Simple ways to reduce cancer risk

Published 12:00 am Wednesday, September 14, 2011

Millions of people have had their lives touched by cancer. Whether dealing with their own diagnosis or that of a loved one, men and women often wonder what, if anything, they can do or could have done to prevent cancer from becoming a part of their lives.

While cancer risk depends on a host of factors, some of which are beyond an individual’s control, there are certain preventative measures men and women can take to reduce their risk of cancer.

* Stop smoking. The Canadian Cancer Society estimates that smoking is responsible for 30 percent of all cancer deaths in Canada. In the United States, the Centers for Disease Control and Prevention note that smoking causes 90 percent of lung cancer deaths in men and nearly 80 percent in women. However, within 10 years of quitting, an ex-smoker’s risk of dying from lung cancer is cut in half while the risk for other cancers, including cancers of the mouth, throat, larynx, and cervix, decreases as well.

* Reduce alcohol consumption. In a study examining the relationship between cancer and alcohol consumption, researchers working with the World Health Organization found that daily consumption of roughly 50g, or less than two fluid ounces, of alcohol doubles or triples the risk for mouth, voice box and throat cancers compared with the risk in nondrinkers. Additional studies have shown a link between alcohol consumption and cancers of the liver and colon. What’s more, no fewer than 100 studies have found an increased risk of breast cancer with increasing alcohol intake. Men and women should consult their physicians about what constitutes a healthy consumption of alcohol.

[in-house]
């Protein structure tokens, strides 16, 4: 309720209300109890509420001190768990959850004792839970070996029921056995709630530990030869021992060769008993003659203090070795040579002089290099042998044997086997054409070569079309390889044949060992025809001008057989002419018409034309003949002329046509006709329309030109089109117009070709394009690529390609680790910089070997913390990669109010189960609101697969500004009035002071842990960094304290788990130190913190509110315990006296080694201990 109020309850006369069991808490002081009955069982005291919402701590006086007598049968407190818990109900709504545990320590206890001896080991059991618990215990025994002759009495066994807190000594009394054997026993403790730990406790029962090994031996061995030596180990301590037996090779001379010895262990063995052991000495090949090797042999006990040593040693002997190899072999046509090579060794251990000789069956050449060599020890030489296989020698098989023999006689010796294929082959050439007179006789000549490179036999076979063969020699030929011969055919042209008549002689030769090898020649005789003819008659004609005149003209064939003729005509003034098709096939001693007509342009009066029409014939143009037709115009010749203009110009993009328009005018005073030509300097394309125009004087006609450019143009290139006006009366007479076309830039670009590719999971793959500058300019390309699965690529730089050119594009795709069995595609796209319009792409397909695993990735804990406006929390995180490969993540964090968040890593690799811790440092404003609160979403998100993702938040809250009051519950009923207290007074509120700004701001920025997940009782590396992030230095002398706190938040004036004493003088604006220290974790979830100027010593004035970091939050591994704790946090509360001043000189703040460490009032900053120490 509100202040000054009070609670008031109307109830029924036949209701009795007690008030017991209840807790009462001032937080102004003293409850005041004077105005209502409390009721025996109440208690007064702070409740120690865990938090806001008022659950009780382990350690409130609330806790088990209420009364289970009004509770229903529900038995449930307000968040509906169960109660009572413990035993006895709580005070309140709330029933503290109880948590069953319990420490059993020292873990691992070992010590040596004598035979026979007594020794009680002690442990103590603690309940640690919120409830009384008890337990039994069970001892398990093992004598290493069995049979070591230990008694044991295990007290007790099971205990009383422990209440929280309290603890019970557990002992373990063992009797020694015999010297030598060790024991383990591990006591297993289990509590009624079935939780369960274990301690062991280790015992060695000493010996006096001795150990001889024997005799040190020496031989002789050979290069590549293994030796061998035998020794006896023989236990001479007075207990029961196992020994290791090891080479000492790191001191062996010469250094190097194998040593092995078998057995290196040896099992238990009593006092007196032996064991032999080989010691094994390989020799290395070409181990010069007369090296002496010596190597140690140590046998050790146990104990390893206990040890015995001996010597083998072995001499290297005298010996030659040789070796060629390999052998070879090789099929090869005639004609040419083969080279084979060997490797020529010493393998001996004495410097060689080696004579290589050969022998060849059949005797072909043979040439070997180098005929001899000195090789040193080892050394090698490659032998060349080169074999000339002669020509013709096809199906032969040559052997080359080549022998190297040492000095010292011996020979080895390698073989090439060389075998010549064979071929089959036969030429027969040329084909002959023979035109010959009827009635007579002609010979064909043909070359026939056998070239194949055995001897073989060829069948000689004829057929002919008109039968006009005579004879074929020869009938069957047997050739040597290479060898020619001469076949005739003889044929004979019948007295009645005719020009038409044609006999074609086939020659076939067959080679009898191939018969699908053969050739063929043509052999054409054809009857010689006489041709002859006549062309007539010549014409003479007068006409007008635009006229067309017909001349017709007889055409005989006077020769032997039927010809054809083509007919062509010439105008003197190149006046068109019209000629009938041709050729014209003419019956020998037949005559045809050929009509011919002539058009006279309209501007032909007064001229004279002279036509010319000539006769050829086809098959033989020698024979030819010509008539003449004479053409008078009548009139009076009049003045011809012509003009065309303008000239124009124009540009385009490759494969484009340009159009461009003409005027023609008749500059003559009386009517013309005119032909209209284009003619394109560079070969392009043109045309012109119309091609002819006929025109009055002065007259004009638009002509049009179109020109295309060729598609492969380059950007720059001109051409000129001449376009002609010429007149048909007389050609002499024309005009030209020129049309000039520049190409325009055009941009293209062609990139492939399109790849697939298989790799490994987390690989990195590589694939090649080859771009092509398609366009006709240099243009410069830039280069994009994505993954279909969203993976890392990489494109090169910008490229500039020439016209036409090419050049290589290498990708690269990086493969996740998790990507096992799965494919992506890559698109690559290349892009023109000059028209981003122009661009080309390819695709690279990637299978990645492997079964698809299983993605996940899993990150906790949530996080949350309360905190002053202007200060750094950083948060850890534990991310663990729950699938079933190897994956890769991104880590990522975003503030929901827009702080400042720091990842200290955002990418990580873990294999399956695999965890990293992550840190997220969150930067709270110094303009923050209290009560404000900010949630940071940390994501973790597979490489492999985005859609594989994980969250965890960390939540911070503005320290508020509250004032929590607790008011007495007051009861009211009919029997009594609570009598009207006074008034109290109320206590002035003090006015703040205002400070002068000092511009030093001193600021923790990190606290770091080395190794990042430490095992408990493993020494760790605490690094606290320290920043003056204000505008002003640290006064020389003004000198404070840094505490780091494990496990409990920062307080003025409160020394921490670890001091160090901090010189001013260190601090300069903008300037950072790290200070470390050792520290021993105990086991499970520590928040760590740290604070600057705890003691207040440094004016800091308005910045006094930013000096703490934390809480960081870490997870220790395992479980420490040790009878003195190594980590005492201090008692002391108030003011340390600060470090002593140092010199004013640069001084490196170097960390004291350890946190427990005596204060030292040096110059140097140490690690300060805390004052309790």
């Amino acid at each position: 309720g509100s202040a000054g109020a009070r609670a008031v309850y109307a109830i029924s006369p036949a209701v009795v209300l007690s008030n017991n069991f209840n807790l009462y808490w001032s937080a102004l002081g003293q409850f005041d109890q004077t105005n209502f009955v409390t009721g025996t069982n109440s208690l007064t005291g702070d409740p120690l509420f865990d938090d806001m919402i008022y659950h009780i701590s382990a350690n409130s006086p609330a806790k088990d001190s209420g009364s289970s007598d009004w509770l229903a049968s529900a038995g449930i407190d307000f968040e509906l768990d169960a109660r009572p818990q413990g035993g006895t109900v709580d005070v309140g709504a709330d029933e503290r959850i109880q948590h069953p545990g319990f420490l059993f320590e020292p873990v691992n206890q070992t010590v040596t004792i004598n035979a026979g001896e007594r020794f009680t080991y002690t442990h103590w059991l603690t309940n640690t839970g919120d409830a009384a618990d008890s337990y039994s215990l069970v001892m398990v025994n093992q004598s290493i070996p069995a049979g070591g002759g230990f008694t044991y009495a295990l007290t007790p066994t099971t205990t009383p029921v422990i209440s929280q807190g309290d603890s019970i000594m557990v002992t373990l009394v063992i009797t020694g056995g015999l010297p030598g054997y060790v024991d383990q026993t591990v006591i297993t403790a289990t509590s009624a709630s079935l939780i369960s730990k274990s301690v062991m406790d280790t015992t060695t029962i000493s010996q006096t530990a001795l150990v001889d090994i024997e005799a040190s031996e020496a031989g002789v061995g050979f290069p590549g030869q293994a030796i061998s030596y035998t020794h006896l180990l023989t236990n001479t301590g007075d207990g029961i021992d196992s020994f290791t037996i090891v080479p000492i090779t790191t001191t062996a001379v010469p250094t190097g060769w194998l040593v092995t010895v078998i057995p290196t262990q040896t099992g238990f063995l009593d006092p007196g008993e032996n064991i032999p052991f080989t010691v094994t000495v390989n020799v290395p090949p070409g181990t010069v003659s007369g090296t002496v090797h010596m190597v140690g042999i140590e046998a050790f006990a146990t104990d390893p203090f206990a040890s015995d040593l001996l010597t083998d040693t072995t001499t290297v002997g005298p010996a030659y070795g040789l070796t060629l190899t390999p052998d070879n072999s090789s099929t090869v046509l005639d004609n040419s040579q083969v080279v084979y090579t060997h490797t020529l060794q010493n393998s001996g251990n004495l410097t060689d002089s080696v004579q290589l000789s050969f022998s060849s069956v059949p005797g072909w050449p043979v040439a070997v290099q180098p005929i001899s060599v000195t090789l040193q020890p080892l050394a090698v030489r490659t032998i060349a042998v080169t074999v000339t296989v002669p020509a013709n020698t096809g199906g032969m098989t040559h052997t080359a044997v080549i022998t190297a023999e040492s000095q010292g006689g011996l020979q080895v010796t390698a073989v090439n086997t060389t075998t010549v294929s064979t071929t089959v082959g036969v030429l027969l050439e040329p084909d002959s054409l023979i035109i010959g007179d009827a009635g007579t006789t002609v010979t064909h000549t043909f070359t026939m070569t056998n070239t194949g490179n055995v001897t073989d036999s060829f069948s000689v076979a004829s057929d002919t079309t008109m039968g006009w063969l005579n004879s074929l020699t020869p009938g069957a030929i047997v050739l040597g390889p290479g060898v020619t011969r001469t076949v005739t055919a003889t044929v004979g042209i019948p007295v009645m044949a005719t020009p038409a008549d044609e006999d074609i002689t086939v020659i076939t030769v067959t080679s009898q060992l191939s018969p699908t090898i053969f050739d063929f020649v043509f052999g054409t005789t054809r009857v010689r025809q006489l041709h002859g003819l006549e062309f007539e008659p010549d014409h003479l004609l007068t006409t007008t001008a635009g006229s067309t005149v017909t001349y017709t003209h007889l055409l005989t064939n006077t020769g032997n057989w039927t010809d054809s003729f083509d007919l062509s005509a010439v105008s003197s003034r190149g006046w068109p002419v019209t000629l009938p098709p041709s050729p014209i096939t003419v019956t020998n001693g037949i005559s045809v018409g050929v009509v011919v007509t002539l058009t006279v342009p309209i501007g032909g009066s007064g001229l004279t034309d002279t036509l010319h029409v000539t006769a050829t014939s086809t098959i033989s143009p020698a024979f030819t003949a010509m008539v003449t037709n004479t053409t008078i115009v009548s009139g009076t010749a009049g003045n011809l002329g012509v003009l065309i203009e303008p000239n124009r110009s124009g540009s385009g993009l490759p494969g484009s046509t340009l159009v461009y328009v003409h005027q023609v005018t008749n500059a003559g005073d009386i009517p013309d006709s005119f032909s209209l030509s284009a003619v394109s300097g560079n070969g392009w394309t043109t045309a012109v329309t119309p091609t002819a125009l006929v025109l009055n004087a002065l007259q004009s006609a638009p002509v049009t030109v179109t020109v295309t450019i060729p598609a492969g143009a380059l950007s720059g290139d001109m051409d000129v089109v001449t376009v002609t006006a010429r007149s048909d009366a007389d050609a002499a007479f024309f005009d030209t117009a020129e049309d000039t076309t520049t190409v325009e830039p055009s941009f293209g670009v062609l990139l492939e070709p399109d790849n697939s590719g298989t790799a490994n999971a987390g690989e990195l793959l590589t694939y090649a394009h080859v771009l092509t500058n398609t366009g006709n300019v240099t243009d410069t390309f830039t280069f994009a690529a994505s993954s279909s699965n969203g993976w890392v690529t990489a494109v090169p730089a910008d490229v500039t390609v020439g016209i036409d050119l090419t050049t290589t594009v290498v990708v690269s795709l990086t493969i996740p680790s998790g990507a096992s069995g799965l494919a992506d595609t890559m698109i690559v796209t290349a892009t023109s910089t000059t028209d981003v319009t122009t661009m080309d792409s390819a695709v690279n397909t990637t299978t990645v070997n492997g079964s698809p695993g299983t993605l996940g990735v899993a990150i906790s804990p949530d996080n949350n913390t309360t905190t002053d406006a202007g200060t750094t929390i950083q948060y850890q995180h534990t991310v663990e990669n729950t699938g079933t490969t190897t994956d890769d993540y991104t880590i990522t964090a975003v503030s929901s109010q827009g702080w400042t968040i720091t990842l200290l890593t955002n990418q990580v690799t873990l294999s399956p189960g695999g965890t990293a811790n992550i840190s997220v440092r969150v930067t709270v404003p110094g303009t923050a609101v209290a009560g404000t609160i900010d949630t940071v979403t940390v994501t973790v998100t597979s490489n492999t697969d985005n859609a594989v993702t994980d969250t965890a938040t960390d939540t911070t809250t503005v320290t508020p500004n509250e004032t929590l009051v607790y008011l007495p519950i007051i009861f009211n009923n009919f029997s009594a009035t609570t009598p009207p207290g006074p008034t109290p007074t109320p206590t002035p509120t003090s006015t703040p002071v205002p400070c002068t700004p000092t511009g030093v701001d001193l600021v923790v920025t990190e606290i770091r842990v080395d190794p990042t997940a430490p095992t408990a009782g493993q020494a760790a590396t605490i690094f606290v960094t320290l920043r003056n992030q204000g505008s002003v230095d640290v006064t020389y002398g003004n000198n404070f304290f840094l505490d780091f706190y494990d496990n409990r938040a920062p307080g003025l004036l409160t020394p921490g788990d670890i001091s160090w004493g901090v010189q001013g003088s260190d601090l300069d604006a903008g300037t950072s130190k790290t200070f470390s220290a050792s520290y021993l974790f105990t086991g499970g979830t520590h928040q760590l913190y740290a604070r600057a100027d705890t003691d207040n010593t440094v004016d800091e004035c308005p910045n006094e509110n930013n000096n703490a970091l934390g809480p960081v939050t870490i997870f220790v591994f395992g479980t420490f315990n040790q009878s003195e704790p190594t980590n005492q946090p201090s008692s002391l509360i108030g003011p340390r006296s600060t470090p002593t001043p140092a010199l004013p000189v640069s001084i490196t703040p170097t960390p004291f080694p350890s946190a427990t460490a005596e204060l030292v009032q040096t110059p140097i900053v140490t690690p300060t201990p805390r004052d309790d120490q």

* Be safe in the sun. Though a deep tan might look good, individuals must emphasize protecting their skin from the sun. Skin cancer is the most common form of cancer in the U.S., and exposure to the sun’s ultraviolet (UV) rays plays a significant role in the development of skin cancer. When going out in the sun, apply sunscreen with a minimum sun protection factor, or SPF, of 15; wear loose fitting clothing and a protective hat, as many skin cancers happen on the face and neck; and always wear sunglasses, preferably those that provide UVA and UVB protection.

* Maintain a healthy weight. Being overweight or obese brings forth a host of potentially deadly side effects, not the least of which is increasing a person’s risk for cancer. A report from the National Institutes of Health that examined being overweight and obesity in men and women found that carrying excessive weight substantially increases an adult’s risk of getting breast, colorectal, endometrial (uterine), and prostate cancers. Healthy weight varies depending on the individual, so men and women concerned about their weight should consult a physician about the best ways to lose weight and maintain a healthy weight.

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